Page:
Happy New Year!

Welcome to 2017! Last year came with a lot of accomplishments and changes and tough times, but I am so ready to move forward into 2017. Running list of 2016: decided to dedicate ,more of myself to this blog, graduated with my masters, was jobless, found a job, lost a job, was jobless again, had one of the funnest summers, built great friendships with amazing people, made the decision to be authentic and live fearlessly, found a job I love, moved into my own apartment, ordered my first big girl bed lol, filed for incorporation for my organization, got my first article feature, when on my first solo trip to Miami, travelled to Chile and fell in love with Valparaiso. Idk what’s next (well I have a little bit of a clue) but definitely two things that I want to meditate on this year are self love and being present. I’m so proud of the woman I am becoming and am ready to continue the work that was started in previous years and continue to grow and learn and love more. Cheers to the New Year!!


Oceans Series: Submerge (Dreaming)

These dreams felt like a baptism
Conscious stirs pulled me deeper and deeper into submerge
The pressure from being underwater intertwined with being weightless
It was like nothing I could ever imagine or describe
It was alchemy
Breaking into new ground and understanding
Breaking bread and creating common spaces for the self and the soul
Feeling interconnected and yet untouchable, all at the same time
It was a holy contradiction
Tears flow seamlessly into the water;
I didn’t know where one begins and the other ends
Fear flowed into curiosity and then into fantasy
Welcome to the matrix
Welcome to the mystery
The ocean has a way of doing that

-A.A. Eke

It’s Been a Long Time…

Well this title is a bit dramatic lol. I actually had the intro to the old Aaliyah song “Try Again”stuck in my head when I was typing that (trust me it sounded better with the beat and the backdrop lol) But it’s has been a while, and I just wanted to pop in and say hello I am still here, still milling over new posts, new directions and new ideas. I love this outlet and in these crazy social, political, emotional, etc. times I think it’s more important than ever to maintain a sense of authenticity in all that I. Speaking my truth is important and is essential in anything that I pour myself into. And trust I pour myself into this blog.

That all being said, I do have more than just a theoretical excuse as to why I have been gone, I started a new job, dug myself out of a little mini depression and am starting to take the slow but necessary steps to reclaiming ownership over my life. But that brings me to an interesting thought about being lost, or at least feeling lost. This past year has been such a struggle and I don’t anyone who actually knows me would have known that. I’ve never been so financially and emotionally insecure and vulnerable in my life. Having graduated from graduate school and struggling to find work, fighting feelings of not even wanting to go to work, to dreading work, to missing home, to losing my job, to not knowing how I was going to pay rent, to feeling like everyone is moving forward except me, to fighting feelings of loneliness, to not knowing what I wanted in life, to accepting my struggle, learning to rewrite my life on my own terms, to fucking the idea of perfection, to excessive day drinking, to drawing out my dreams and committing to myself. Yeah, it has been one hell of a year and it’s not even over yet…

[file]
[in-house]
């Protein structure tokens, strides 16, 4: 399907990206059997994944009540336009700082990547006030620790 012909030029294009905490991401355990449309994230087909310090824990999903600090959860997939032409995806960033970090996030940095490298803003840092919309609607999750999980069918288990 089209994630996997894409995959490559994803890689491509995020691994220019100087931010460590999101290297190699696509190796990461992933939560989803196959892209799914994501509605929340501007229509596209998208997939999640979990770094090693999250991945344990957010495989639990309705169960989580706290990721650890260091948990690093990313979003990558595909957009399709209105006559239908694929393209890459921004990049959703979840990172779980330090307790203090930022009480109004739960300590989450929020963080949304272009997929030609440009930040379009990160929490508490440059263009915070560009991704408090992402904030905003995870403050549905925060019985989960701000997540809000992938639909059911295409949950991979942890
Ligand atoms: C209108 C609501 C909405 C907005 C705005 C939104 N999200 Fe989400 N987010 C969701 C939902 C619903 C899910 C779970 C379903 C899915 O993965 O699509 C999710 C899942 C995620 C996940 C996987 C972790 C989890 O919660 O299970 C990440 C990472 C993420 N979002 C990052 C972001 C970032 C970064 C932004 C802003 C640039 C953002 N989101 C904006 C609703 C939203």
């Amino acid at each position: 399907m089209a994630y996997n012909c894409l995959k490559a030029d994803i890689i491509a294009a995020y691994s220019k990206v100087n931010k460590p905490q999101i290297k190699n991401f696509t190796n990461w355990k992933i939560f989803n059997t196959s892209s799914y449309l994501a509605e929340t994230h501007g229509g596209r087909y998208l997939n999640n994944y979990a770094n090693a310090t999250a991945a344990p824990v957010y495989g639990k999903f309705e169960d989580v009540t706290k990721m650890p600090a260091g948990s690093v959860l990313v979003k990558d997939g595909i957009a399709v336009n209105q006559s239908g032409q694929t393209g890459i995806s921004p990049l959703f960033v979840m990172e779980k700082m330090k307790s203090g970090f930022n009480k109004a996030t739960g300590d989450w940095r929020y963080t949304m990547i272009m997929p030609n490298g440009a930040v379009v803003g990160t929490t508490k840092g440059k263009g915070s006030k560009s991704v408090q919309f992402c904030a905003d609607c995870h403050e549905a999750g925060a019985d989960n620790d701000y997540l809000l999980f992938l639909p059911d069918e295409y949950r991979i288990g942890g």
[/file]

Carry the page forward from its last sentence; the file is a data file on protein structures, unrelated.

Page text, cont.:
But to get back to this idea of being lost, I’m learning to accept ambiguity of my desires and my own internal compass. The burden of the world doesn’t have to lay on my shoulders, all I can do is give things my best and that’s it. A huge part that played in my feelings of lostness was because I was focusing all my attention outwardly on what others were doing, or what gaps in the world that I needed to fill, or in what ways can I shift my desires/actions to fit into this idea of me that I thought other people had. I was trying to mold myself into another’s image, instead of creating myself and morphing my life into an image that I crafted for myself. It took a lot of failure, rejection and generally just being really unhappy for me to learn that lesson. But I’m glad I did. Better late than never right?